• Pledging Allegiance with Garden Gnomes is not Punishable.. - Transnational Peace Newsletter (Part of the non-violence web)
    • http://www.nonviolence.org/archivedsites/tpn/4.htm

    • Pledging Allegiance with Garden Gnomes is not Punishable....

      At the end of March 1998 Christian Herz, a member of the group, "Campaign against Military Service, Forced Service and the Military" was tried in a Municipal Court of Berlin on account of violation of the Law concerning Assemblies and Processions. Two days prior to an official pledge of allegiance by Federal Army recruits in May 1996, he and other activists had set up a parade of 450 garden gnomes in front of the Charlottenburg Palace. For this anti-military action, the gnomes had been painted as "NVA gnomes", police gnomes, and - to the displeasure of genuine field army members - as "military police gnomes". All of them were members of the "National Garden Gnome Army" (NZA). The gnomes were then sworn in to texts of oaths from 200 years of German military history.

      A strict ban on assemblies in this area had been ruled. Herz received a fine of 450 Marks (one Mark per gnome). He objected, which led to the court hearing. After Herz asked the question, "How many garden gnomes represent an assembly, and at what stage does this violate the Law concerning Assemblies and Processions?", the court no longer dealt with the matter and the case was dropped on the ground of insignificance.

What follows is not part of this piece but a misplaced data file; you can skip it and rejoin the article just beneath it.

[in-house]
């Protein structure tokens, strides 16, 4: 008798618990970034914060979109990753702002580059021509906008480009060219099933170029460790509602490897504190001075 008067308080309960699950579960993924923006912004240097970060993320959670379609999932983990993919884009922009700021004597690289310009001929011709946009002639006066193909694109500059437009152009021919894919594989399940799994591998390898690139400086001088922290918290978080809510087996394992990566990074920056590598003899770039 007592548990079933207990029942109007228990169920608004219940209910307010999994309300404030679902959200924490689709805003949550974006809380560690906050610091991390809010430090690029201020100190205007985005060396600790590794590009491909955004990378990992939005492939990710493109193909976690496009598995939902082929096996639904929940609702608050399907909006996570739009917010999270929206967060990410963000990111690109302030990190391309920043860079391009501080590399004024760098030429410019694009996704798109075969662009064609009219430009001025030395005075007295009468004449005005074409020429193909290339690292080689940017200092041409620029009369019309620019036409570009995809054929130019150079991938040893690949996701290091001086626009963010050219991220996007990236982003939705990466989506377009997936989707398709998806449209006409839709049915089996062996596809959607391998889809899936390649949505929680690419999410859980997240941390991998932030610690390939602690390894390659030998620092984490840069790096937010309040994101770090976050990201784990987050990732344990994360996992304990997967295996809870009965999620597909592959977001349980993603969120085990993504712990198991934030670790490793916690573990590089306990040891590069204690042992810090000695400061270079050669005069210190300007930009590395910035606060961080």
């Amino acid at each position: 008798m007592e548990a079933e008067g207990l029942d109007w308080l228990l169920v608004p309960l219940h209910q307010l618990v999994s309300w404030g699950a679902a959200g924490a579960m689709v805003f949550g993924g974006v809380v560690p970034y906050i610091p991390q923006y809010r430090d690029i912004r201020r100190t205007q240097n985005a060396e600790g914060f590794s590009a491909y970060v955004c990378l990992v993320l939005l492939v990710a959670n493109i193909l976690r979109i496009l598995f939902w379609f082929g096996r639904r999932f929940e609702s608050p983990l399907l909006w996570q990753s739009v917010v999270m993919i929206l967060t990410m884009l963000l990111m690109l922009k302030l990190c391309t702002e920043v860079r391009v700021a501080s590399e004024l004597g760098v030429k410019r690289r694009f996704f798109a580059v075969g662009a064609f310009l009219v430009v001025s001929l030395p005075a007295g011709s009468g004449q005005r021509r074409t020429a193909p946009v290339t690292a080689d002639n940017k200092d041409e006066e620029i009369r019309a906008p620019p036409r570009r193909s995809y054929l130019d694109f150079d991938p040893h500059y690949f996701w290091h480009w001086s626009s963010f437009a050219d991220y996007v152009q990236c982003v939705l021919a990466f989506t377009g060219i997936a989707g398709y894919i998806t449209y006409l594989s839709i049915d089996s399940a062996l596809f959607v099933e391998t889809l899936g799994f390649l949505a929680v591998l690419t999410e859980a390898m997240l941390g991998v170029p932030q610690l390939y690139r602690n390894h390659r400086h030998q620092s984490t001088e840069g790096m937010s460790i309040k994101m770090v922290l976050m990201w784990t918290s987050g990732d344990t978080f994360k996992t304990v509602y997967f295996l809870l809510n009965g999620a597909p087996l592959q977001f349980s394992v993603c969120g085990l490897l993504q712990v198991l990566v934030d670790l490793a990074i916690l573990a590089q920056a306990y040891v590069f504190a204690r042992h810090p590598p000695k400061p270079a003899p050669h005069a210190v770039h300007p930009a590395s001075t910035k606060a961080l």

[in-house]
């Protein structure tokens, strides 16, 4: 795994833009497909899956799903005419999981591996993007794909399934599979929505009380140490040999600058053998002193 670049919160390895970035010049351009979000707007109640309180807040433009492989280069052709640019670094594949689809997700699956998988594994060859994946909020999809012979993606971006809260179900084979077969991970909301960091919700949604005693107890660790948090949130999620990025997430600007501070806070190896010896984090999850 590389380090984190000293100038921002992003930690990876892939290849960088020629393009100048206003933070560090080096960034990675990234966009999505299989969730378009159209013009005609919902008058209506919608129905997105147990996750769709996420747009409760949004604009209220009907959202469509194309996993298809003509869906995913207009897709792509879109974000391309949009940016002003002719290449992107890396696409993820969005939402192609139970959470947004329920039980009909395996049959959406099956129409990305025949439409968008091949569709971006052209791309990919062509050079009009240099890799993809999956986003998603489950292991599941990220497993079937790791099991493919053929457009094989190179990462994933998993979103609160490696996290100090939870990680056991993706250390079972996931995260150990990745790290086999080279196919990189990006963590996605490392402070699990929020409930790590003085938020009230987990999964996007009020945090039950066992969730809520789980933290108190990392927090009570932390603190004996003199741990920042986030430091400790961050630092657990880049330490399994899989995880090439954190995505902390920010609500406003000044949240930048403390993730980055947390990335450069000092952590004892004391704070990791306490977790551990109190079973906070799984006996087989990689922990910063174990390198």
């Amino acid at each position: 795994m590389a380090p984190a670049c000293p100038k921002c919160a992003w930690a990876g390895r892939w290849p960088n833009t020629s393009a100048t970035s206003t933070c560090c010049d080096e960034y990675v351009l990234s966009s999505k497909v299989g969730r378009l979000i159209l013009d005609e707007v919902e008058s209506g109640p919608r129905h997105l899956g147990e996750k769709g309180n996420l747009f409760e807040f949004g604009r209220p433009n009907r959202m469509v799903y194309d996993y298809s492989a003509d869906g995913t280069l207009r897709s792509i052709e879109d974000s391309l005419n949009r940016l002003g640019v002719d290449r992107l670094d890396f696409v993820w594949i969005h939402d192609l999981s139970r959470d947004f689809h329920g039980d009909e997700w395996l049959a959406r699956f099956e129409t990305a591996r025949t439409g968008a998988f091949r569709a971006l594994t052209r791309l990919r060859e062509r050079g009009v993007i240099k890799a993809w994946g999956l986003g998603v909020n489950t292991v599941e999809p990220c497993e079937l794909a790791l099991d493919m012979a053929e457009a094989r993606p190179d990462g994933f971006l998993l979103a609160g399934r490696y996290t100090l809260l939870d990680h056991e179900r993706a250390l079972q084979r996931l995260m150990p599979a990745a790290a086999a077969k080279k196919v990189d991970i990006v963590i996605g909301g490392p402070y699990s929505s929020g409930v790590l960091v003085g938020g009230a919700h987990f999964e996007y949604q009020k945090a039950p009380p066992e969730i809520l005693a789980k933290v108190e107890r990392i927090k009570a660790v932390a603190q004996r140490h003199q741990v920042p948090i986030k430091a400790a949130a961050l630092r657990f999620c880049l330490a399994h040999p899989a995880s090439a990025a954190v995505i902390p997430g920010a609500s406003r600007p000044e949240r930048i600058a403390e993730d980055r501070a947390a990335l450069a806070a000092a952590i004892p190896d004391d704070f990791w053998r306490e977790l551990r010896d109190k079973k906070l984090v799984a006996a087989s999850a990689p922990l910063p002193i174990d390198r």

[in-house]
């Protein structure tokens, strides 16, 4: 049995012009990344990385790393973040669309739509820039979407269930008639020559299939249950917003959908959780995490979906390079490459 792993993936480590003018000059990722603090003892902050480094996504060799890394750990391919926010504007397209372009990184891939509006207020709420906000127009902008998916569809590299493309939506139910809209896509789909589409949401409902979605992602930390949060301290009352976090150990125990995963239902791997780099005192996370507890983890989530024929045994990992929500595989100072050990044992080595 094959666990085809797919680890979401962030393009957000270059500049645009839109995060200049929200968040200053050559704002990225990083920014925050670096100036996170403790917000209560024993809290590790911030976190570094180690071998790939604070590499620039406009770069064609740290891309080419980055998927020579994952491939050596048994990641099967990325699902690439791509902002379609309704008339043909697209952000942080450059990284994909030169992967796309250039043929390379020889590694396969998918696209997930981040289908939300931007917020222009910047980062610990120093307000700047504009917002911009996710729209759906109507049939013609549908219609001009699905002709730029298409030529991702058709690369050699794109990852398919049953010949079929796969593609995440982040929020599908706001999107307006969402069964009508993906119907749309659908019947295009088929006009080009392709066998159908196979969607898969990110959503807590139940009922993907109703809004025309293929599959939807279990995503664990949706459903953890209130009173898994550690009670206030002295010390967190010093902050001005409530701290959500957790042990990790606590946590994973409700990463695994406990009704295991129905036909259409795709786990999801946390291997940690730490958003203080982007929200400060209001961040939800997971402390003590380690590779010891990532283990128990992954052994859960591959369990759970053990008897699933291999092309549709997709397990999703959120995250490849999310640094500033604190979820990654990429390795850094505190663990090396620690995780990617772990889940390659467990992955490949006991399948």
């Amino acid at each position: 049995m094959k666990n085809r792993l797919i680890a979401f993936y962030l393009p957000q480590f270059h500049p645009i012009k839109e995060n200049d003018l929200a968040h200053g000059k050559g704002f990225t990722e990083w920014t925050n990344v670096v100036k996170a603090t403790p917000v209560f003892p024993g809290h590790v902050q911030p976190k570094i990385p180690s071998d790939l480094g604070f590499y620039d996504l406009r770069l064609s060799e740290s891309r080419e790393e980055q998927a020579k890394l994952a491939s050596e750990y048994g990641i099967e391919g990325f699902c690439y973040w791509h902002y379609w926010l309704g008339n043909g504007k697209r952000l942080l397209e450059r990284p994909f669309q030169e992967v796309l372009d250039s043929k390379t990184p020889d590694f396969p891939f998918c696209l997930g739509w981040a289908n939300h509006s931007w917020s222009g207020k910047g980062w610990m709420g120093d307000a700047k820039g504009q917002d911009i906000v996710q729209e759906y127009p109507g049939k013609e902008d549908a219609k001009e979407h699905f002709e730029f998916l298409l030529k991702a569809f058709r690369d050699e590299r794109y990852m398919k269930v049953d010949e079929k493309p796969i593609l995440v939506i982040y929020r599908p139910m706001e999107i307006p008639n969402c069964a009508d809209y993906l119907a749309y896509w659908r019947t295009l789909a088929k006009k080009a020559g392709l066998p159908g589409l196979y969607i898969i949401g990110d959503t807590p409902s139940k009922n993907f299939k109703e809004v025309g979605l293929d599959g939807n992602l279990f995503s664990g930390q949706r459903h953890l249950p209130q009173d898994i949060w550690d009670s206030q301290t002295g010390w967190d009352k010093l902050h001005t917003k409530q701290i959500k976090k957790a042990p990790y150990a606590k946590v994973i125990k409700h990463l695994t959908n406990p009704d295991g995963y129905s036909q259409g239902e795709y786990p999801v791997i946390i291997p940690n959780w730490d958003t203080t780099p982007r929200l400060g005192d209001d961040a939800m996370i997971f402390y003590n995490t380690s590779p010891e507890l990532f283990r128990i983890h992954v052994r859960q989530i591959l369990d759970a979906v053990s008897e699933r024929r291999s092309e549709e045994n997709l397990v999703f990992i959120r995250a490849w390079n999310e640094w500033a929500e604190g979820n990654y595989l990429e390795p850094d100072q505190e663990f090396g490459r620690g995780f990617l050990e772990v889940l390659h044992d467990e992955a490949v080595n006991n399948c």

After this judgement a sextet of gnomes made a mini-parade in front of the court. As the Frankfurter Rundschau newspaper stated on March 21. The parade showed great discipline. "No special occurrences reported".

      Source: Based on an article by Thomas Klein in "Kampagne Aktuell", April 1998, page 1,





  • Verdun 1916

  • Nella Last: Mass Observation diarist - WWII

  • Refugees in The Netherlands during the First World War

  • No Consensus Yet on the Origins of the Great War
    • "Don't be fooled: there is no such thing as an historical consensus on the origins of the Great War. But there is something coming close to it.

      This happened before. In the past historians also almost reached a sort of mutual agreement on a revisionist interpretation which developed in the 1920's. Many years and thousands of studies later this interpretation is now, slowly, giving way for a new one.

      .
      Challenged
      This view of the origins of the war was challenged by the German historian Fritz Fischer. To the chagrin of other German intellectuals, who preferred the theory that the other countries involved in World War I were at fault, Fischer's concluded that the Germans under the Kaiser had expansionist goals in the war. Writing in the 1960's, in the aftermath of the Second World War, Fischer argued that leading groups in Germany - including the Kaiser - sought a war which would establish German control over much of Europe.

      .
      Ironic...
      Canadian leading military historian prof. Terry Copp, who wrote most of the summary above, adds that this 'new consensus' must seem ironic to allied First World War veterans, ,,...because it presents the origins of the war much as the people of 1914 understood them."

    • At http://www.geocities.com/~worldwar1/origins.html



Trying to find history on Consciencious Objectors / Consciencious Objection

  • WAR, KILLING and the MILITARY
    • At http://www.restoredcog.org/books/wkatm.html